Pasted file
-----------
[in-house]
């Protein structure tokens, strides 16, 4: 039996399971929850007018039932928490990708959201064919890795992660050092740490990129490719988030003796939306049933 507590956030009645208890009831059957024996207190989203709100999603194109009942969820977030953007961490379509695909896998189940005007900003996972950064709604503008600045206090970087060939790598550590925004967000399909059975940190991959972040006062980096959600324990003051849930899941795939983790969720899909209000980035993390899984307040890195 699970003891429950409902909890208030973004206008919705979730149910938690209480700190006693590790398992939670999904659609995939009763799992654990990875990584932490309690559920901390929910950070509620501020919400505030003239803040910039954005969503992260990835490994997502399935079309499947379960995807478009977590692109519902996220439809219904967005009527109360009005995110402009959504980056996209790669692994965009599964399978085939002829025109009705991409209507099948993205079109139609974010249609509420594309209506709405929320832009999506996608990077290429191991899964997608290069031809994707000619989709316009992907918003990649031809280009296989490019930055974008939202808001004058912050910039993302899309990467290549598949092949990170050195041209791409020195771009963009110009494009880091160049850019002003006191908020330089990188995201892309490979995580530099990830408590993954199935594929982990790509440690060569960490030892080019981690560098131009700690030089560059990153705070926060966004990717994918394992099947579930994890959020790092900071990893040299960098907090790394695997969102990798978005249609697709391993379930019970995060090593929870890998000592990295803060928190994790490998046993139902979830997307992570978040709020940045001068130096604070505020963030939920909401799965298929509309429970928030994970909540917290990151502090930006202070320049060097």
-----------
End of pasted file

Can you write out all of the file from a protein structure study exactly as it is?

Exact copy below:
[in-house]
């Protein structure tokens, strides 16, 4: 039996399971929850007018039932928490990708959201064919890795992660050092740490990129490719988030003796939306049933 507590956030009645208890009831059957024996207190989203709100999603194109009942969820977030953007961490379509695909896998189940005007900003996972950064709604503008600045206090970087060939790598550590925004967000399909059975940190991959972040006062980096959600324990003051849930899941795939983790969720899909209000980035993390899984307040890195 699970003891429950409902909890208030973004206008919705979730149910938690209480700190006693590790398992939670999904659609995939009763799992654990990875990584932490309690559920901390929910950070509620501020919400505030003239803040910039954005969503992260990835490994997502399935079309499947379960995807478009977590692109519902996220439809219904967005009527109360009005995110402009959504980056996209790669692994965009599964399978085939002829025109009705991409209507099948993205079109139609974010249609509420594309209506709405929320832009999506996608990077290429191991899964997608290069031809994707000619989709316009992907918003990649031809280009296989490019930055974008939202808001004058912050910039993302899309990467290549598949092949990170050195041209791409020195771009963009110009494009880091160049850019002003006191908020330089990188995201892309490979995580530099990830408590993954199935594929982990790509440690060569960490030892080019981690560098131009700690030089560059990153705070926060966004990717994918394992099947579930994890959020790092900071990893040299960098907090790394695997969102990798978005249609697709391993379930019970995060090593929870890998000592990295803060928190994790490998046993139902979830997307992570978040709020940045001068130096604070505020963030939920909401799965298929509309429970928030994970909540917290990151502090930006202070320049060097």